5. Rule out the wrong or incorrect answers (only for paper exams).
6. Use highlighter if necessary (only for paper exams).
7. Be careful when you transpose that you don’t miss questions (only for paper exams)



BCS Business Analysis Sample Exam Questions & Tips


Are you considering taking the BCS Business Analysis exams, but have some concerns?

Maybe you’re all ready to book your BCS Business Analysis exam, but worried about what to expect? Maybe you’re just curious about the type of questions you’ll get asked in the exam. Worry over, we’ve put together a handy little sample exam, and some Top Tips from our Trainers to help you approach your exam with confidence. Good luck!

At Metadata Training we understand that you need the right conditions to pass your exams. That’s why we approach things a little differently to other training providers:

  • Get taught by skilled trainers will offer extra exam support if they think you need it.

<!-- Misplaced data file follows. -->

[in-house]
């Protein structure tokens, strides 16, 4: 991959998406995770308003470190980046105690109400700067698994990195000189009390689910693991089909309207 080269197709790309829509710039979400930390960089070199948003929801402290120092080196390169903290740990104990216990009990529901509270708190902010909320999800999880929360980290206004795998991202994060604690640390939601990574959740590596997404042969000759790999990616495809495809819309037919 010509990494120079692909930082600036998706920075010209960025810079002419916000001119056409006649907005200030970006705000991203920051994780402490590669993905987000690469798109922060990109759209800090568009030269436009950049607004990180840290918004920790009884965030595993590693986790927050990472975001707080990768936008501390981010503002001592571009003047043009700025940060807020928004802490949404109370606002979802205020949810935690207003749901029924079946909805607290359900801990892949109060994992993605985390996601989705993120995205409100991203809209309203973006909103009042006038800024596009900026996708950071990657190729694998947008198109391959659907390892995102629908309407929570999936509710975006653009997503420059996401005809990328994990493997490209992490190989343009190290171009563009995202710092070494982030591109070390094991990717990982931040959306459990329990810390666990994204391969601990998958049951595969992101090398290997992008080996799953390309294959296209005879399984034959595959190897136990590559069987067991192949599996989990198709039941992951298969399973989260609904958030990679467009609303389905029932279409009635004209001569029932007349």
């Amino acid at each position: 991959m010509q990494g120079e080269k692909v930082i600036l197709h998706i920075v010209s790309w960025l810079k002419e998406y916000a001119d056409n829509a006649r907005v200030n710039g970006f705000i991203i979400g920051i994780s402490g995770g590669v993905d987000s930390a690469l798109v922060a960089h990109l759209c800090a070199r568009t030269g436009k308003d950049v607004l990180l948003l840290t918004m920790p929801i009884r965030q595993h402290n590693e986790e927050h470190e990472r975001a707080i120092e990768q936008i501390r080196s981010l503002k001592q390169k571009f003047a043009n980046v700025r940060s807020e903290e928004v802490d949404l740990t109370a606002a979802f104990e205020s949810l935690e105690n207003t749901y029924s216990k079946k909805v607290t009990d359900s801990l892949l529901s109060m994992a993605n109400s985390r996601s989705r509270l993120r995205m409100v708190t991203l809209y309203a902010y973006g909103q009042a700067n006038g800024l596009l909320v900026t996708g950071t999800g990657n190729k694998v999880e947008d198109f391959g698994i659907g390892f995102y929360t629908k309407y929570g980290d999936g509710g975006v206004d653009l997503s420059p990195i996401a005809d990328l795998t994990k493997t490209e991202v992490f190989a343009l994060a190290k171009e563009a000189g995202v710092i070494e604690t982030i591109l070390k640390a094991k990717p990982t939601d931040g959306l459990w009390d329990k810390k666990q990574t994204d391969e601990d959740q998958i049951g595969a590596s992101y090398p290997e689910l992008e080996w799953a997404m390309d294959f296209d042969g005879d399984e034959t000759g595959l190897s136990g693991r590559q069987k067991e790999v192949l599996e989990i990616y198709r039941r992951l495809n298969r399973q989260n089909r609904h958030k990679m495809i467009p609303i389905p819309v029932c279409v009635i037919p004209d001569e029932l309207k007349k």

• Learn in a small class size means you get a personal service which means you benefit from having time to ask questions and be better prepared for the exam.
  • You can choose when you take the exam – if you are not ready and need more time to practice you can defer the date.
  • If you fail, we’ll help you with free exam preparation sessions – we are here to guide you until you pass and we won’t leave you on your own.
  • Our trainers don’t read from slides – they will show you how things work in practice, and how to add structure to your work.

If you’re looking to pass the BCS Business Analysis exam questions,  you’ve come to the right place! With the right preparations, you can easily ace your exams.

Rod Simpson, one of our highly-rated trainers has put together these tips to help you approach your BCS Business Analysis Exam questions with confidence.

What are multiple-choice exams?

A multiple-choice exam for the BCS business analysis certification means every question will have 4 possible answers and only one is correct.

The exams have 40 questions and you need to score 26 our of 40 to pass the exam and achieve your qualification.

The following business analysis certifications are assessed by multiple-choice exams:

We recommend the following tips that can help you pass the Business Analysis Certification:

1. Keep your eye on the time.
2. Don’t change your mind if you are unsure of the answer.